WHAT IS COCCIDIOIDOMYCOSIS?
Coccidioidomycosis is an illness that is caused when a person inhales the spores of the Coccidioides fungus. Coccidioidomycosis pronunciation is challenging and many may simply call the illness by its other name, namely, valley fever.
The Coccidioides fungus actually lives in soil in the drier western regions of North America and parts of South America. The coccidioidomycosis morphology varies when the fungus is growing in the wild. It is the spore part called the arthroconidia that infects people.
When the spores are inhaled by someone, the fungus causes an inflammatory reaction. This is most often in the lungs and is called pulmonary coccidioidomycosis. This inflammation in the lungs can result in lesions being formed compromising the respiratory system.
Some of the symptoms of this infection are similar to other respiratory infections such as the flu or bronchitis. Further testing may be needed for an individual who has any of these symptoms, particularly if they do live in an area such as California, Arizona, Mexico or parts of South America, where valley fever does occur.
The symptoms of coccidioidomycosis include the following:
- Fever and chills
- Coccidioidomycosis pulmonary effects include:
- Pain in the chest
- Coughing up blood
- Coughing up sputum
- Coccidioidomycosis rash: Skin rashes can happen in some people who are infected with the fungus and it is often a sign of disseminated infection (an infection that has spread).
- Arthritis: Inflamed joints.
- Conjunctivitis: Inflamed conjunctiva of the eyes.
Skin lesions occur in about 1/5 of people who have disseminated coccidioidomycosis. The skin rash often occurs on the face as well. Disseminated infection can also affect the nervous system and lymphatic system, liver, heart, and rarely, also the joints and skeleton.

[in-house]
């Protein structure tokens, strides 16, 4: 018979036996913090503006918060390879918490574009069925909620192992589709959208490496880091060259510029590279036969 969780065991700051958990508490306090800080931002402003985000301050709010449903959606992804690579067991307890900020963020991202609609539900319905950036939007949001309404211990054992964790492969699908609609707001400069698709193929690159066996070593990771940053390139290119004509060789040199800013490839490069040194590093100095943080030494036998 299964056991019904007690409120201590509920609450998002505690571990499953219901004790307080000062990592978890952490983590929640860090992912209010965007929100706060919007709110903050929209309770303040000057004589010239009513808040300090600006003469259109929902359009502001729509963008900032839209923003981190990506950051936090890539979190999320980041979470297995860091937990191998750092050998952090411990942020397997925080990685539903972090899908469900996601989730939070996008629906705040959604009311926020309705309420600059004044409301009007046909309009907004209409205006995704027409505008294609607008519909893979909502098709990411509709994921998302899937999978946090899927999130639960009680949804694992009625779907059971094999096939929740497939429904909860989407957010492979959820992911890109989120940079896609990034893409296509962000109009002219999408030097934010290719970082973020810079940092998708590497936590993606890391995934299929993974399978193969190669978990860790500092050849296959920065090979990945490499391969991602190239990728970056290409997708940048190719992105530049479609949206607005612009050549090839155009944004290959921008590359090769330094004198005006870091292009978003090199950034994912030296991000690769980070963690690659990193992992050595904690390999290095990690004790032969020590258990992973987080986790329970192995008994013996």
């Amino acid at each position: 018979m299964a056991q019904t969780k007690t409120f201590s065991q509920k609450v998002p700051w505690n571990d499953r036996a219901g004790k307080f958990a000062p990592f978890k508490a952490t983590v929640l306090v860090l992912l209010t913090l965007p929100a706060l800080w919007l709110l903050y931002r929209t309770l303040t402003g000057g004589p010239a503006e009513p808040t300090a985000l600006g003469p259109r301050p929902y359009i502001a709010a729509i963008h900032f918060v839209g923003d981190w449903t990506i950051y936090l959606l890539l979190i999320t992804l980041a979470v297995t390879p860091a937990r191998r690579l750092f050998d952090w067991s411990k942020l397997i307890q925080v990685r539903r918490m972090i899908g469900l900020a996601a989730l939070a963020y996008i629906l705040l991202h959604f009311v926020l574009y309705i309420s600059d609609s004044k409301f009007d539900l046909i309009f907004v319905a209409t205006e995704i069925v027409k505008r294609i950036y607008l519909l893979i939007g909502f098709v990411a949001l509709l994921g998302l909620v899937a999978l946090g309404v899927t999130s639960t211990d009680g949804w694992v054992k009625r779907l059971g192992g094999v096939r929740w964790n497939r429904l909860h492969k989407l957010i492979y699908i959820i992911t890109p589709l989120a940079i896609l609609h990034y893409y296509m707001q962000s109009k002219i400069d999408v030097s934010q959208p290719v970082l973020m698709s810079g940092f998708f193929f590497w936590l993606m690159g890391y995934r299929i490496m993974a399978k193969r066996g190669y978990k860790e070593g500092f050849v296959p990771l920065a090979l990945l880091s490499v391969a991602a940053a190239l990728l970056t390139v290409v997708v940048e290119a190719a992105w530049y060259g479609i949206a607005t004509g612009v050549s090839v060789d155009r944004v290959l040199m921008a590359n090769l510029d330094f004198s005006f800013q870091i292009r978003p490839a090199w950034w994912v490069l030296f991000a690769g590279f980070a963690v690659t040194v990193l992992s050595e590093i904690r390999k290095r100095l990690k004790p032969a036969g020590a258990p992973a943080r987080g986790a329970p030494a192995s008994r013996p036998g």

Coccidioidomycosis that has disseminated can result in death without prompt treatment. It is particularly harmful in patients who already have HIV infection resulting in a compromised immune response.
Coccidioidomycosis meningitis is a very dangerous form of disseminated infection with mortality rates as high as 40%. This is when the fungus spreads to the membranes (meninges) of the brain.
The symptoms of coccidioidomycosis meningitis include the following:
- A change in mental status
- A change in personality
- Vomiting and nausea
- Hydrocephalus (water on the brain)
It is most often diagnosed in individuals between 59 and 70, perhaps because symptoms are more obvious in older individuals. It is possible that young people who have the fungus have mild symptoms that are less noticeable. The illness does occur in all ages though.
Correct diagnosis is important to prevent complications. A patient who has symptoms suggesting coccidioidomycosis (valley fever) should be tested further using one of the diagnostic methods for the fungus.
Diagnostic methods for coccidioidomycosis include the following:
- Microscopic examination of samples and biopsies: Coccidioidomycosis histology needs to be recognized. The fungus forms round-shaped structures in the tissues of the body. These round structures are surrounded by clumps of eosinophils. Eosinophils are a type of white blood cell that responds to infection.
- Blood tests: The presence of antibodies to coccidioidomycosis can be detected in the bloodstream. This shows that a person has been exposed to the fungus.
- Urine tests: Urine can also be tested for the presence of antibodies to the fungus.
- PCR test: This is a molecular test that looks for the DNA of the fungus, but this is not a test that is done very often.
Risk factors for severe coccidioidomycosis
The mortality rate can be similar to or even higher than COPD in some patients with coccidioidomycosis. Individuals with a greater risk of severe illness are those listed below.
- Individuals with a compromised immune system.
- People with already decreased lung function due to other conditions.
- People with diabetes mellitus.
- Pregnant women.
- Organ transplant recipients.
- Individuals who take corticosteroid medications; these medicines suppress the immune system.